Piracy Is Crushing the Theater Biz & Hollywood Has Itself to Blame

The piracy problem has grown exponentially, and Hollywood is feeling the brunt of it. But it’s their own fault, for without questioning the science narratives, the uber-leftist entertainment industry accepted all anti-science edicts issued by local, Democrat-controlled governments, including all the penalizing and absurd lockdowns that wrecked small business across America, including their theaters.

In response, the studios decided to release their theatrical films directly to pay-per-view or their own streaming services, believing they could benefit from the pandemic and break the control of theater owners over their release options. Then, on the same day, those blockbuster movies were released in theaters. What better strategy for them to beef-up their subscription base?

 

A bold strategy. How’s that working out, Hollywood?

 

Millions of people are watching high-quality, pirated online versions of Hollywood’s top movies sooner than ever after their releases, undermining potential ticket sales and subscriber growth as the industry embraces streaming.

Earlier this year, the high volume of global piracy of “Godzilla vs. Kong” surprised executives at its studio, Warner Bros., according to people familiar with the matter. People illegally streamed the movie over 34 million times, according to Muso.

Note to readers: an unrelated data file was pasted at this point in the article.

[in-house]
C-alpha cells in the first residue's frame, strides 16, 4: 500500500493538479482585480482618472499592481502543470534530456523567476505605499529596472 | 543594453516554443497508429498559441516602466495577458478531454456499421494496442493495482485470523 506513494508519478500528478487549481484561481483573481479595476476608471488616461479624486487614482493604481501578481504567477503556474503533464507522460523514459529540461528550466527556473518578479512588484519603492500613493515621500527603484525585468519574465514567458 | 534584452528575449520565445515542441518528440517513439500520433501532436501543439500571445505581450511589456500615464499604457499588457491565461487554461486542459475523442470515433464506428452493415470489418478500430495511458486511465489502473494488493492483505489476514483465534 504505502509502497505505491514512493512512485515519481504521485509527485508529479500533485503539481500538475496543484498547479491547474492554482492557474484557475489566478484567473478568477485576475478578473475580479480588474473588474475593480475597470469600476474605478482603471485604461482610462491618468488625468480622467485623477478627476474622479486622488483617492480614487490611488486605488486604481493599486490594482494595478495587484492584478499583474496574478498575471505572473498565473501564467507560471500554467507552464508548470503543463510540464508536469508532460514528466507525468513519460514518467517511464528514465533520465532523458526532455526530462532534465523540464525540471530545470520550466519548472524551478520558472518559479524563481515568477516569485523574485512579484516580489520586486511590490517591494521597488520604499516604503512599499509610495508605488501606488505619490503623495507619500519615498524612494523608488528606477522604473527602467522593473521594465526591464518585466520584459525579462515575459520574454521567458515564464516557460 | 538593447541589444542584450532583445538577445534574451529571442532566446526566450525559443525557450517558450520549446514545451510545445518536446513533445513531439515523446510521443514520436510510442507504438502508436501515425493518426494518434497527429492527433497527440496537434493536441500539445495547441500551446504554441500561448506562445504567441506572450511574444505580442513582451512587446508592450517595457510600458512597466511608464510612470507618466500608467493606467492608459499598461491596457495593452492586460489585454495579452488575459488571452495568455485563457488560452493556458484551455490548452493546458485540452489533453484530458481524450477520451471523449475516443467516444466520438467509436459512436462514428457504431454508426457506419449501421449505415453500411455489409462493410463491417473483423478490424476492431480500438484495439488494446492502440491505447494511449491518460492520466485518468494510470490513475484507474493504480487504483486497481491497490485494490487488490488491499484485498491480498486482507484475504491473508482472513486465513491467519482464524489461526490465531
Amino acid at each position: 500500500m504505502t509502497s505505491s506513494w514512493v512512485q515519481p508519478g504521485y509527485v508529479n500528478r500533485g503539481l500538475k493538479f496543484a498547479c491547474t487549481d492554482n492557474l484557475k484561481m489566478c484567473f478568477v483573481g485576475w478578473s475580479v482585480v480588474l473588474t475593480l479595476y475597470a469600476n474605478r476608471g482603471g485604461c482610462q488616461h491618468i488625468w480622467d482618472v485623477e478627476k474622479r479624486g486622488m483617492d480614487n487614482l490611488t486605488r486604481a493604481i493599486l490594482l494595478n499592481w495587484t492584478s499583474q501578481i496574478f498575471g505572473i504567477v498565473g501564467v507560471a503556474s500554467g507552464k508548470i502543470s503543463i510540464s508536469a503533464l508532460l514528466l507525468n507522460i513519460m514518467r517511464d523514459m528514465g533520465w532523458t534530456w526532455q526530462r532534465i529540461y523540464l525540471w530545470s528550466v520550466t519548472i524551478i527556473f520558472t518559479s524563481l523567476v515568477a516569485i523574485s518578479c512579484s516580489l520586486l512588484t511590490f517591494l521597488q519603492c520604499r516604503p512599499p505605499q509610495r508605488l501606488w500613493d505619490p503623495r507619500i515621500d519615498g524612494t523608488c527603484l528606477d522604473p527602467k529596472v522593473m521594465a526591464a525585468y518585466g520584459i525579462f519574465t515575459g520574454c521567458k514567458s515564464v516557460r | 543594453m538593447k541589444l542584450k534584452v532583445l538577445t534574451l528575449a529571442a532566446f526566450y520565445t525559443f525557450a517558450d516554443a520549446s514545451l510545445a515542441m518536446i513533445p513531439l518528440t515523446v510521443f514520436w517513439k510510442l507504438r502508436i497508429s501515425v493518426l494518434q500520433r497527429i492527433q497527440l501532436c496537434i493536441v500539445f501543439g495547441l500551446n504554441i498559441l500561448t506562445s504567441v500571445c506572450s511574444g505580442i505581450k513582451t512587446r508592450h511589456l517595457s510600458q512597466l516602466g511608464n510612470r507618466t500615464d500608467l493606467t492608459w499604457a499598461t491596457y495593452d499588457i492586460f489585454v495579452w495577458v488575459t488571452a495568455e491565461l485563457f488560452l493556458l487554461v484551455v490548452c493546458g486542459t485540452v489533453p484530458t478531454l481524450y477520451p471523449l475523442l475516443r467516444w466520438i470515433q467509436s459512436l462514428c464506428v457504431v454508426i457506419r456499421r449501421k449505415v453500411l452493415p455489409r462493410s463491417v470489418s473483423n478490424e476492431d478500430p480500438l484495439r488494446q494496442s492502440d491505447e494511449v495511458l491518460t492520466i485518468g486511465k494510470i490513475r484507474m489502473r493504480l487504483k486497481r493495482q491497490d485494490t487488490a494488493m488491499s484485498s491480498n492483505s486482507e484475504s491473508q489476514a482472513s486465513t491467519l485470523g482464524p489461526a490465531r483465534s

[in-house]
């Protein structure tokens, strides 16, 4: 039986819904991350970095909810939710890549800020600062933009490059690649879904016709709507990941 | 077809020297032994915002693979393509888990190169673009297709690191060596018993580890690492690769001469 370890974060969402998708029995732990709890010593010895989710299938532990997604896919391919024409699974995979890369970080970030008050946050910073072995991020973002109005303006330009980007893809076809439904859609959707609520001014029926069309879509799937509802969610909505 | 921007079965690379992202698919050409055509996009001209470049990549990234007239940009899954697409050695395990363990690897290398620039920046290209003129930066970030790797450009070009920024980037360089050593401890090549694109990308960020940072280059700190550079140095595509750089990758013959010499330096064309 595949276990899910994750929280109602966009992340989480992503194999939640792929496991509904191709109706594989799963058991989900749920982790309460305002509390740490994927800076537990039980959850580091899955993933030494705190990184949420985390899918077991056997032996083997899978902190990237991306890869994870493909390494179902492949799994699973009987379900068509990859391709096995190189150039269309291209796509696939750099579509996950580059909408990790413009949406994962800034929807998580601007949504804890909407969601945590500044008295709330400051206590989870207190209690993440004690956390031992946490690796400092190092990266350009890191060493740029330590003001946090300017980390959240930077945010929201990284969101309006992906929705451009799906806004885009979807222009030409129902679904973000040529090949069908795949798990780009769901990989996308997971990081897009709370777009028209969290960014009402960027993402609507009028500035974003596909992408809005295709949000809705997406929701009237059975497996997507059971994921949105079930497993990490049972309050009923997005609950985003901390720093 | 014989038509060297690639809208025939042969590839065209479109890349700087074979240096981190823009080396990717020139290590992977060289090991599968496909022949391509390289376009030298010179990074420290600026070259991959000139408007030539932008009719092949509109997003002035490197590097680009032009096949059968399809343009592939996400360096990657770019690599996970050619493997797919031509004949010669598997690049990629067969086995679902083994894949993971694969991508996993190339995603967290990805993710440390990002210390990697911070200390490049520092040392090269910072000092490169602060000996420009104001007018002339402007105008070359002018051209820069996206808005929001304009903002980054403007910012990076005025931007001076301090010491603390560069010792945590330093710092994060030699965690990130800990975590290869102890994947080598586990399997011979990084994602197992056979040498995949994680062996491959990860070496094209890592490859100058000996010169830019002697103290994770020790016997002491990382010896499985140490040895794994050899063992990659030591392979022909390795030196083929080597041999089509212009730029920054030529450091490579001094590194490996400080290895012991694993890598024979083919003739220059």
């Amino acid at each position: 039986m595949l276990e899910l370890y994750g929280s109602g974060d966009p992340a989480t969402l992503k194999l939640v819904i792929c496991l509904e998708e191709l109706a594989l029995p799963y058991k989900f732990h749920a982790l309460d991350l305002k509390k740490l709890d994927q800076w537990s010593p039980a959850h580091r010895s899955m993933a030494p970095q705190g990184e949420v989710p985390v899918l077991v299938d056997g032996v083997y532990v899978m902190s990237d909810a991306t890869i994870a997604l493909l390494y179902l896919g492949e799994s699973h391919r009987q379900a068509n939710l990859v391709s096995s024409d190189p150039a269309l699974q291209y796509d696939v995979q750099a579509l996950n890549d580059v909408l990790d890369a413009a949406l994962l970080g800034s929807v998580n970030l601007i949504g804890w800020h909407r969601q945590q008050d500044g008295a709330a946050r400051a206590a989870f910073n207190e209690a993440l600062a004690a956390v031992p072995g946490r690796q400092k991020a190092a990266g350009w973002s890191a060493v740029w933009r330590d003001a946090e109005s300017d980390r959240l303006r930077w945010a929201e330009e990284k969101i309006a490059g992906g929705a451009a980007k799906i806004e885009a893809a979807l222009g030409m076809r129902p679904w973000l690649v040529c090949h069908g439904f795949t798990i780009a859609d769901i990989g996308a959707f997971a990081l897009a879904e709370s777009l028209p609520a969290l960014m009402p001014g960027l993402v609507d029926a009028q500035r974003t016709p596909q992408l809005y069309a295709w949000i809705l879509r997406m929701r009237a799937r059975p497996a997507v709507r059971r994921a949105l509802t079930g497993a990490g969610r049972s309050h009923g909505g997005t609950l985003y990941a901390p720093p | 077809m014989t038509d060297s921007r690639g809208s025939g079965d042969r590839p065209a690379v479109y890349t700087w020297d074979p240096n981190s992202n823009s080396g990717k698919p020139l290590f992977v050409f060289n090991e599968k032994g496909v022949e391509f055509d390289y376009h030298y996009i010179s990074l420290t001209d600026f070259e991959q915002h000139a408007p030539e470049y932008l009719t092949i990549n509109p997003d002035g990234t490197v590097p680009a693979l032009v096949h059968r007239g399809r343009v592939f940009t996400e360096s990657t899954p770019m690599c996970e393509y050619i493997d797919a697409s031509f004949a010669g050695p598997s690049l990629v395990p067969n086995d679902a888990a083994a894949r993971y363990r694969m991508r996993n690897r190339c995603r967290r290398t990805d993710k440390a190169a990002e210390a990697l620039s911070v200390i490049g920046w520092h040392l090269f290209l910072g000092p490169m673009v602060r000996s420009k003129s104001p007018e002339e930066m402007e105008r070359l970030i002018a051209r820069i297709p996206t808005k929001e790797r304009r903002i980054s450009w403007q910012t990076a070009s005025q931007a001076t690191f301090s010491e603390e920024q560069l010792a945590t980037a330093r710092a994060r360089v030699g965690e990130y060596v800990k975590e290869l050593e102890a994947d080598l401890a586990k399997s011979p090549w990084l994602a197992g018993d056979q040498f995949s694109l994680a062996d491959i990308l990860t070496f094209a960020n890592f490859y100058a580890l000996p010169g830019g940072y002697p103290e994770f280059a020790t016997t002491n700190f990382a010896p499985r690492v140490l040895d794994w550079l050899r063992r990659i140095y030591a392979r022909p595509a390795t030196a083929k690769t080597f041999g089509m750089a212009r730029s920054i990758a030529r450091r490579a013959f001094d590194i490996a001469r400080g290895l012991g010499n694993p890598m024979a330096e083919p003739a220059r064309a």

When Disney released “Jungle Cruise,” starring Dwayne Johnson and Emily Blunt, on Disney+, a community of tens of thousands of people were both “seeding”—meaning sharing an illegal copy—and “leeching”—downloading the film free—within less than a day of its release, according to piracy tracking sites. Disney, which charged Disney+ users an extra $30 to watch the movie on the platform, said it grossed $30 million from subscribers on the film’s opening weekend.

 

Would the tens of millions of people who download pirated stuff pay for it if it wasn’t pirated? And, if so, how many people would do so? Is the increase in subscribers that comes with a same-day title release worth the loss in piracy that comes with that same-day release?

 

Read More: Same Day Streaming Releases Made Movie Piracy Explode

Jamison Ashley

Comic geek, movie nerd, father, and husband - but not necessarily in that order. Current captain of this ship o' fools who is rapidly training everyone's computers and snarkphone spell-checkers to misspell 'supposebly.'

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